Election 2020: Fund Race
Who’s funding whom in the Aug. 6 county and state elections? We take a look and find a lot of familiar names.
by jesse fox mayshark • July 22, 2020
By the standards of national or statewide politics, campaign finance reports for local races look like pretty small potatoes.
Haslams, homebuilders, teachers, Realtors and activists put their money where their hopes are.
In a County Commission race, it’s unusual to break the $30,000 mark, with some candidates registering much less. Even state legislative races typically run in the tens rather than hundred of thousands.
But the donor details are still revealing in many ways, often highlighting political schisms — particularly in party primaries — and sometimes indicating how seriously a candidate is taking her or his challenger. They can also say a lot about which races are of particular importance to local power brokers and industry groups
A review of the most recent disclosures for candidates in the upcoming Aug. 6 election shows many familiar names and entities weighing in, from members of the prominent Haslam family to real estate political action committees and organized labor.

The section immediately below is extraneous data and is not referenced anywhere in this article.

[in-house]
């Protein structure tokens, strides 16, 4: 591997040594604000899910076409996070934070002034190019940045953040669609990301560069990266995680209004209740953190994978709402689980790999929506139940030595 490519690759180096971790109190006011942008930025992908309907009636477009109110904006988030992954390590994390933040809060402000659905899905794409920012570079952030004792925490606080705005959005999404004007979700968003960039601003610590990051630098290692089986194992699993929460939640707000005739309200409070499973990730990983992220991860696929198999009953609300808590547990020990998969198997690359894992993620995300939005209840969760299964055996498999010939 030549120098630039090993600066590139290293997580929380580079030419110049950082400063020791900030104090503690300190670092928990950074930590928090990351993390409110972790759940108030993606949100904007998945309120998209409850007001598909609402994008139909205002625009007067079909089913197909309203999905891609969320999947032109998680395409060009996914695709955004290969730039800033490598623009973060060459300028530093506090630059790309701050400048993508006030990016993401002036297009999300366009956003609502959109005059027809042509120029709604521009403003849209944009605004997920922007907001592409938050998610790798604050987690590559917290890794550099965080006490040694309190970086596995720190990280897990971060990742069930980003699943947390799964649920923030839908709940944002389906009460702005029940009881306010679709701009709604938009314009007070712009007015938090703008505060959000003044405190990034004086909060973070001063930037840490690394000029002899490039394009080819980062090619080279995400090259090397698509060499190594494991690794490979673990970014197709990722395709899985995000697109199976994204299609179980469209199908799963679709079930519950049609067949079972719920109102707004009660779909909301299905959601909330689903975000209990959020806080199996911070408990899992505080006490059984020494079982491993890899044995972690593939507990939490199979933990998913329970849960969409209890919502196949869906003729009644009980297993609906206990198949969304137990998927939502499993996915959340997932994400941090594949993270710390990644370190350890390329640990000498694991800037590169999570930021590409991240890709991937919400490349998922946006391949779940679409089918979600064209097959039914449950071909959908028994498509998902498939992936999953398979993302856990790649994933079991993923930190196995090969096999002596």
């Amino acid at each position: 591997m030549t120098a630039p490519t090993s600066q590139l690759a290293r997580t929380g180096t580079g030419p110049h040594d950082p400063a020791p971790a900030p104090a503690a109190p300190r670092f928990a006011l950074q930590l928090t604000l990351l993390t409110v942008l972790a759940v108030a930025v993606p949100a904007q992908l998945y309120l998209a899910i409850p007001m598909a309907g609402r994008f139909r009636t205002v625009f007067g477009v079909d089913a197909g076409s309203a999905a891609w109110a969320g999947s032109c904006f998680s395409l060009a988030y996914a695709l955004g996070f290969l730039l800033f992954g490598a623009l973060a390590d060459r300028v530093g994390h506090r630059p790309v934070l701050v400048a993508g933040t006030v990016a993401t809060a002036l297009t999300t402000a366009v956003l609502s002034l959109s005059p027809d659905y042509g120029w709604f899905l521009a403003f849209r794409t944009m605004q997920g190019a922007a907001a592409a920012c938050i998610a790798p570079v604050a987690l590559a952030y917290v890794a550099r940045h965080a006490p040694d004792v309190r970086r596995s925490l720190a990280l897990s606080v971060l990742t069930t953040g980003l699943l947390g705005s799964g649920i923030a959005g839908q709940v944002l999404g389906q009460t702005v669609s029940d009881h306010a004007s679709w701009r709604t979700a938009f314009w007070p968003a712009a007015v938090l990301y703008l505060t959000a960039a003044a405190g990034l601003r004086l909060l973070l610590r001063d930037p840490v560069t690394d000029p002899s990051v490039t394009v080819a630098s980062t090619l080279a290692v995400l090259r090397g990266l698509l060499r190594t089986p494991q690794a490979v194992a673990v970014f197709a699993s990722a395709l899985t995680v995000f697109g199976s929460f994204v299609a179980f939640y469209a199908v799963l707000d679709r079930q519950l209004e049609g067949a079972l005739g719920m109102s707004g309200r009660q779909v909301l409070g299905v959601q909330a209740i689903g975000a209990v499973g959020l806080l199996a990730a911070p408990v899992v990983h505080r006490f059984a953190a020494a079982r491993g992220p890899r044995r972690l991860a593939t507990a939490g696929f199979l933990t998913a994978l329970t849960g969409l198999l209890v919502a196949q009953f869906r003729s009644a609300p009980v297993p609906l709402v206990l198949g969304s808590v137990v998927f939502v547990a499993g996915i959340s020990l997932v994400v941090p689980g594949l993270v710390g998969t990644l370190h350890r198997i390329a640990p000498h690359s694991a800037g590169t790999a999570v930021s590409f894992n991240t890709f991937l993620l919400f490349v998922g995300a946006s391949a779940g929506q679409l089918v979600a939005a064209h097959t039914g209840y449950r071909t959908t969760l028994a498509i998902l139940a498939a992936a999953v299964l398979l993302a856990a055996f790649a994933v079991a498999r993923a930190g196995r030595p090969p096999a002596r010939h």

You can find all campaign finance forms for Knox County office candidates on the website of the county Election Commission. Legislative candidate information is searchable in the state’s Online Campaign Finance Database.
Here’s a quick overview of contested races in the Knox County general election and state legislative primaries.
Knox County Offices
Republican candidates have outraised Democratic and independent candidates for the Knox County offices on the August ballot. That’s not a surprise, given the party’s dominance countywide and networks of established donors.
In the three County Commission races with Republican and Democratic candidates, the GOP has the financial edge in each. (It is also of course worth remembering that the best-funded candidates do not always win.)